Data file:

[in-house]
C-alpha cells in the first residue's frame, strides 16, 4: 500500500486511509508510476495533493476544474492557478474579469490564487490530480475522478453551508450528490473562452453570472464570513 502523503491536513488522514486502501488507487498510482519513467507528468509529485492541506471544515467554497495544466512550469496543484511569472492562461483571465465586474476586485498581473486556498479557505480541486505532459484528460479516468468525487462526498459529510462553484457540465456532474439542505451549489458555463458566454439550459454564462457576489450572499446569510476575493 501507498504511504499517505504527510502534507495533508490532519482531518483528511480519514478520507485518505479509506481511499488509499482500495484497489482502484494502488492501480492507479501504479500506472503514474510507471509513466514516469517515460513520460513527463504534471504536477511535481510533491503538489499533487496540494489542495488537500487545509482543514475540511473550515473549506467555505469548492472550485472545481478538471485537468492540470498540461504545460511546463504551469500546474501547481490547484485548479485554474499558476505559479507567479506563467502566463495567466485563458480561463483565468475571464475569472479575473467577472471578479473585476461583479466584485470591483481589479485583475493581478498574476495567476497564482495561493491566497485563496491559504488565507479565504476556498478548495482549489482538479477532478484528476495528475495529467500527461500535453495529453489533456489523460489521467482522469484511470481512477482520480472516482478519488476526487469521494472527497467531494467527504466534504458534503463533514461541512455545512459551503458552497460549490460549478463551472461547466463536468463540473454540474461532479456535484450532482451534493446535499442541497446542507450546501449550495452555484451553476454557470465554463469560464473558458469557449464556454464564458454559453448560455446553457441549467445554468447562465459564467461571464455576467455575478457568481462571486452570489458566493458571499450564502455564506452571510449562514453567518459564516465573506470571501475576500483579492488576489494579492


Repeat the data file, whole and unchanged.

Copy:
[in-house]
C-alpha cells in the first residue's frame, strides 16, 4: 500500500486511509508510476495533493476544474492557478474579469490564487490530480475522478453551508450528490473562452453570472464570513 502523503491536513488522514486502501488507487498510482519513467507528468509529485492541506471544515467554497495544466512550469496543484511569472492562461483571465465586474476586485498581473486556498479557505480541486505532459484528460479516468468525487462526498459529510462553484457540465456532474439542505451549489458555463458566454439550459454564462457576489450572499446569510476575493 501507498504511504499517505504527510502534507495533508490532519482531518483528511480519514478520507485518505479509506481511499488509499482500495484497489482502484494502488492501480492507479501504479500506472503514474510507471509513466514516469517515460513520460513527463504534471504536477511535481510533491503538489499533487496540494489542495488537500487545509482543514475540511473550515473549506467555505469548492472550485472545481478538471485537468492540470498540461504545460511546463504551469500546474501547481490547484485548479485554474499558476505559479507567479506563467502566463495567466485563458480561463483565468475571464475569472479575473467577472471578479473585476461583479466584485470591483481589479485583475493581478498574476495567476497564482495561493491566497485563496491559504488565507479565504476556498478548495482549489482538479477532478484528476495528475495529467500527461500535453495529453489533456489523460489521467482522469484511470481512477482520480472516482478519488476526487469521494472527497467531494467527504466534504458534503463533514461541512455545512459551503458552497460549490460549478463551472461547466463536468463540473454540474461532479456535484450532482451534493446535499442541497446542507450546501449550495452555484451553476454557470465554463469560464473558458469557449464556454464564458454559453448560455446553457441549467445554468447562465459564467461571464455576467455575478457568481462571486452570489458566493458571499450564502455564506452571510449562514453567518459564516465573506470571501475576500483579492488576489494579492